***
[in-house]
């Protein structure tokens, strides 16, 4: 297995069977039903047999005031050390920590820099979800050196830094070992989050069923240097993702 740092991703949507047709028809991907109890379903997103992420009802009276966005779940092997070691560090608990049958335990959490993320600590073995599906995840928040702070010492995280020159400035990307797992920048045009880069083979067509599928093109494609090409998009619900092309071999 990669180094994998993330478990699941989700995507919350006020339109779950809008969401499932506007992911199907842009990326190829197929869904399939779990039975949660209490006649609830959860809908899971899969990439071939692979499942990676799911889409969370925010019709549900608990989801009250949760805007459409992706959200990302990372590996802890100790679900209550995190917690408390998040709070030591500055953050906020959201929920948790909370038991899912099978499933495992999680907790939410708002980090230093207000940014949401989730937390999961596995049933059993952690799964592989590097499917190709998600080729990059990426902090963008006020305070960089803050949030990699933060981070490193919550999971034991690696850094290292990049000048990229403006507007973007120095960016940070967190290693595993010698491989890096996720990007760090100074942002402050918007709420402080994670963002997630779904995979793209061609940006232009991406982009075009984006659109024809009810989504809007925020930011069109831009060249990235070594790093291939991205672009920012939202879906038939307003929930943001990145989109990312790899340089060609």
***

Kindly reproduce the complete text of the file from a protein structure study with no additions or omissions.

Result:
[in-house]
């Protein structure tokens, strides 16, 4: 297995069977039903047999005031050390920590820099979800050196830094070992989050069923240097993702 740092991703949507047709028809991907109890379903997103992420009802009276966005779940092997070691560090608990049958335990959490993320600590073995599906995840928040702070010492995280020159400035990307797992920048045009880069083979067509599928093109494609090409998009619900092309071999 990669180094994998993330478990699941989700995507919350006020339109779950809008969401499932506007992911199907842009990326190829197929869904399939779990039975949660209490006649609830959860809908899971899969990439071939692979499942990676799911889409969370925010019709549900608990989801009250949760805007459409992706959200990302990372590996802890100790679900209550995190917690408390998040709070030591500055953050906020959201929920948790909370038991899912099978499933495992999680907790939410708002980090230093207000940014949401989730937390999961596995049933059993952690799964592989590097499917190709998600080729990059990426902090963008006020305070960089803050949030990699933060981070490193919550999971034991690696850094290292990049000048990229403006507007973007120095960016940070967190290693595993010698491989890096996720990007760090100074942002402050918007709420402080994670963002997630779904995979793209061609940006232009991406982009075009984006659109024809009810989504809007925020930011069109831009060249990235070594790093291939991205672009920012939202879906038939307003929930943001990145989109990312790899340089060609």